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14 upcoming changes you should know about for Riteve auto inspections

Costa Rica’s Roadway Safety Council (COSEVI) has published a new manual for mandatory technical vehicle inspections, conducted by the Spanish-Costa Rican company Riteve SyC. A total of 14 changes were published in the official government newspaper La Gaceta on Nov. 21, and will take effect in January 2015. Drivers should note that if a vehicle is found to have a “grave infraction,” owners must fix the problem and return for a second inspection.

Once a year, all vehicles in Costa Rica must pass inspection. Those that pass receive a sticker to be affixed on the inside of a vehicle’s windshield.

Following are the 14 changes:

  1. License plates must be up-to-date according to rules and regulations issued by the National Registry. If current plates are not displayed at the time of inspection, a “grave infraction” will be noted.
  2. The installation of a “mule killer” (mataburros – a large front bumper sometimes used on 4-wheel drive vehicles) will be checked. If there is a concern that all or part of this equipment might fall off, you will receive a grave infraction.
  3. If the fenders on your car or motorcycle have been modified, inspectors will look for skirts that prevent airflow under the vehicle. If these skirts aren’t wide or tall enough, you will receive a grave infraction.
  4. If your windshield has a crack longer than 50 cm, look forward to a grave infraction.
  5. Buses and microbuses registered on or after January 2013 must have two- or three-point seatbelts on sideway seats or front-facing seats at the back of the vehicle. Non-compliance is considered a minor infraction.
  6. Starting in 2015, any vehicle brought into the country must have a speedometer that shows kilometers/hour. Failure results in a grave infraction.
  7. Your odometer must be in good working order. Your mileage will be noted. Riteve will ensure that the mileage hasn’t been altered or modified according to the official number registered when the vehicle entered the country. Starting in January 2016, a grave infraction will be noted for a lack of legible mileage or if it is found that the number shown is less than that originally registered.
  8. If your headlamps are of a different color on either side, you will get a minor infraction.
  9. Before the smog test, the oil pressure in vehicles with sparkplugs will be checked to see if your oil light is on. A warning light will result in a grave infraction.
  10. Any tow heavier than 750 kg must have working brakes. Otherwise, you get a “dangerous defect” designation.
  11. If the time limit on vehicles that have the steering wheel on the right side has passed, the modification to the left side must have been completed. A certificate from a properly licensed mechanical or electro-mechanical engineer must be presented, or you are prized with a grave infraction. All such conversions must be registered with the National Registry.
  12. Only heavy trucks can use re-treaded tires, as long as they’re designed for that use. They must be labeled “regroovable.” Otherwise, yes, a grave infraction comes your way.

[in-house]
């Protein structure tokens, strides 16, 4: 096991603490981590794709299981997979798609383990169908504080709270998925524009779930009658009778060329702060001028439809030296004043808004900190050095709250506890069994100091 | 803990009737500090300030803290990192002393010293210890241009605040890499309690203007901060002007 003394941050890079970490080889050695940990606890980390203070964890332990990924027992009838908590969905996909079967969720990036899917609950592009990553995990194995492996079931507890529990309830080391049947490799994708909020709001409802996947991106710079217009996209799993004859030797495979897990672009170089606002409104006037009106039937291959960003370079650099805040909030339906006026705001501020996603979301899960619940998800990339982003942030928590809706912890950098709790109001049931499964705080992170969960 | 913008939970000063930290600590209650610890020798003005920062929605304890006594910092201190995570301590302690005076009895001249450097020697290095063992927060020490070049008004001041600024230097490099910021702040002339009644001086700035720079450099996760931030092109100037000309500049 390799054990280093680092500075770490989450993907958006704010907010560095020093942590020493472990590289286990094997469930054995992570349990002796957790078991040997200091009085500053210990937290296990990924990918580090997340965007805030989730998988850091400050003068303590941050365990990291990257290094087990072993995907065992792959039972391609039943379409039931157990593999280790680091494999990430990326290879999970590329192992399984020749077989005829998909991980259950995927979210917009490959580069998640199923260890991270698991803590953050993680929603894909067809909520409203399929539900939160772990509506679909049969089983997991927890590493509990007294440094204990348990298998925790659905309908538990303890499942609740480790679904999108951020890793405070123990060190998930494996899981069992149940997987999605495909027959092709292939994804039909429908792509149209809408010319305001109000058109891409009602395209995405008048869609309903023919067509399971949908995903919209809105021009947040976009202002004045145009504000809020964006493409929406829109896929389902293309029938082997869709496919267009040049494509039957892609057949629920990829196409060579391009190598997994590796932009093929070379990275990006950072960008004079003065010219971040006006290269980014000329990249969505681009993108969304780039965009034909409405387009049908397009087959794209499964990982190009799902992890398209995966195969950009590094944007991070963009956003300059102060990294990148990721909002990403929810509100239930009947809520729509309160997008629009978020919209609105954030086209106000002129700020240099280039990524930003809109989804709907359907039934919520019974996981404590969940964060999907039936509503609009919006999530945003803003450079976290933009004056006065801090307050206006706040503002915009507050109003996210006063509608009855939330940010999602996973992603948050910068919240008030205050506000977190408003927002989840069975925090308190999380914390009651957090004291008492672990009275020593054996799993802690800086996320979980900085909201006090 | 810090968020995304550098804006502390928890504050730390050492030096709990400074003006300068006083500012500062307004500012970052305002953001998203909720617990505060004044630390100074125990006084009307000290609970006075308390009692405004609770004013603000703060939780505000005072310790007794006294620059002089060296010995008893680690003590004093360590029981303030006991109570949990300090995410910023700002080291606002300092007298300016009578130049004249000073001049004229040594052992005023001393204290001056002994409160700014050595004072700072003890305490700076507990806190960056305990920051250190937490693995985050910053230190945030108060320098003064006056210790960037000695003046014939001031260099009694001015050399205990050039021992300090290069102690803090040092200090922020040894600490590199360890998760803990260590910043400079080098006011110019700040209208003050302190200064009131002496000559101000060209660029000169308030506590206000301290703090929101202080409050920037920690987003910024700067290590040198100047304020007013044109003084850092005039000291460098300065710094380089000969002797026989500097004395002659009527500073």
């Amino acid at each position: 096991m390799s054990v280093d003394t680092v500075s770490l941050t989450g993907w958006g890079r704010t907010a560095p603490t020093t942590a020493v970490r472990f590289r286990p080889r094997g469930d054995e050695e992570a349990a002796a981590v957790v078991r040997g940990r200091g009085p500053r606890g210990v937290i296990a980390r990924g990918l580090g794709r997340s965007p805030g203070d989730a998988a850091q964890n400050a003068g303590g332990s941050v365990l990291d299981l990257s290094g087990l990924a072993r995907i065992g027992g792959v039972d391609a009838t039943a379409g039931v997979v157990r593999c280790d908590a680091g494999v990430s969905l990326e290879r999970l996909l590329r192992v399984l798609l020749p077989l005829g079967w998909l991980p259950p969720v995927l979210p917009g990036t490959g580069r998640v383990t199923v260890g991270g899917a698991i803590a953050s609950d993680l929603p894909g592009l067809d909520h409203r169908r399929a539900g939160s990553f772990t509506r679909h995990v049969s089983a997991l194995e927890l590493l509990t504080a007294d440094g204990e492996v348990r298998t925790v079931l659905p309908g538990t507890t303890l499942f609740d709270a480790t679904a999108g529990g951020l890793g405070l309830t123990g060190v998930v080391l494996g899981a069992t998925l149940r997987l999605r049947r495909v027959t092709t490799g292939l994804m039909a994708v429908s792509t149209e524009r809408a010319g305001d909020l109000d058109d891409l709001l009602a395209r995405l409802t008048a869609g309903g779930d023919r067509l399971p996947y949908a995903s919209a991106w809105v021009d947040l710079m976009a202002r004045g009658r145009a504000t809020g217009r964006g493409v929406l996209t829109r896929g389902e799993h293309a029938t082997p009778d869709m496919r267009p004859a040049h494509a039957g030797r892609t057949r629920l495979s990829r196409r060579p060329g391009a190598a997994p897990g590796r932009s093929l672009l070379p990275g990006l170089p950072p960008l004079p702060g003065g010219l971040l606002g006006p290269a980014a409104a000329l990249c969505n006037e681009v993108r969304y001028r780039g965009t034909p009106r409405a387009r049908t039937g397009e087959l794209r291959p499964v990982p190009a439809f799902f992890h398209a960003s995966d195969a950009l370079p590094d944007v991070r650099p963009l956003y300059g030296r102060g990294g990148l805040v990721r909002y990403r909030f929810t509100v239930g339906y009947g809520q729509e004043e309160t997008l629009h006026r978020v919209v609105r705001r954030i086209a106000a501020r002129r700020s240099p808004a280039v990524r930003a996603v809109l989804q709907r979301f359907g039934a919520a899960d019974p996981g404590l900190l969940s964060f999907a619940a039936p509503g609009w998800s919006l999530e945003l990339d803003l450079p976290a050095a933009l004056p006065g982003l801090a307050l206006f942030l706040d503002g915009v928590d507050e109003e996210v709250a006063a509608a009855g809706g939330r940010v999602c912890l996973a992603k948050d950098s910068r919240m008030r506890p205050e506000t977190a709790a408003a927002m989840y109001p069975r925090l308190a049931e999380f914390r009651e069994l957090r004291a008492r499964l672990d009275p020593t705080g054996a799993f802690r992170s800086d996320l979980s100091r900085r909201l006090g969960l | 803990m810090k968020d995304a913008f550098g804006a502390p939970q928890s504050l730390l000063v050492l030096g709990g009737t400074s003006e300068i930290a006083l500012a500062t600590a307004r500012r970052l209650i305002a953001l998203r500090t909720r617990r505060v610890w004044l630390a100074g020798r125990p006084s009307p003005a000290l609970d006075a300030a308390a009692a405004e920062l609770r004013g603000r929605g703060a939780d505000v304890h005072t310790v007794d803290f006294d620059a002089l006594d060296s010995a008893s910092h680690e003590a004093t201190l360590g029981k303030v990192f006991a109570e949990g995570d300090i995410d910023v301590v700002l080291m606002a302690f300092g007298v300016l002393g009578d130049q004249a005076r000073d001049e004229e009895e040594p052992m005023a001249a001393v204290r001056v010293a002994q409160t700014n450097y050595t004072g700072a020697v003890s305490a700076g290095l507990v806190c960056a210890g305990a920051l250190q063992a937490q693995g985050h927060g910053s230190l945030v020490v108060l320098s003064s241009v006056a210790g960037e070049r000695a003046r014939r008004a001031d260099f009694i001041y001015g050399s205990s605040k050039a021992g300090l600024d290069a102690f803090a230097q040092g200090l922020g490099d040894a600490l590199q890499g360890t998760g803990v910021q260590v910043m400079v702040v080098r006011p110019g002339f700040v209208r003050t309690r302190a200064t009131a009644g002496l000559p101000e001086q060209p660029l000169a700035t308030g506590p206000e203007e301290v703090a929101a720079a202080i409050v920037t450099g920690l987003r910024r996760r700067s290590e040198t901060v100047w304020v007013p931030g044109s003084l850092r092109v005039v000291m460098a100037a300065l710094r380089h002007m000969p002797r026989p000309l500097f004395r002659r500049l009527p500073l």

13. The installation of airbags will be inspected. Depending on the type of problem found, you could be found in receipt of one of four types of grave infractions, or two types of minor infractions.
  14. Meters will be checked in taxis to make sure they’re audible to the hearing impaired, and they must print out a receipt. Otherwise, you and your meter will be awarded a grave infraction.

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Bobpiazza

COSEVI has a tough job. A few years ago there was a failed attempt to contract vehicle inspection to other firms in addition to the Spanish-Costa Rican Company Riteve SyC. Tis a shame.
As an inexperienced person living in Costa Rica, about 8 years ago I brought my vehicle into Riteve for its annual inspection. Although I had a Tico in the car with me, I drove the car.
The inspection resulted in my needing to replace the catalytic converter.
I went to my mechanic and showed him the paperwork. He recommended a company that would do the work. When the company cut out the old converter, they stopped and showed it to me. They said it was almost new and nothing was wrong with it. However, because it was cut out they would need to charge me the full price and might as well go ahead and install the new one.
Cost, $400.
Back to Riteve. Converter OK, but another problem that didn’t show up the first time.
Back to the mechanic. He connected the car to his diagnostic computer and said there is nothing wrong. I paid him to take the car to Riteve for inspection. No problems and passed ok.
Cost $50 for the mechanic.
Lesson learned; Pay the mechanic to take the car in for inspection. Have since every year and no further problems.
In my area (outside of the urban areas) there are many cars that never take their vehicles in for inspection and never renew their license. Of course when travelling to the urban areas they always take back roads to avoid COSEVI.
It is not a perfect world and, again, COSEVI has a tough job. But there should be improvement in the system itself, including accountability for complaints, in addition to additional inspection requirements.

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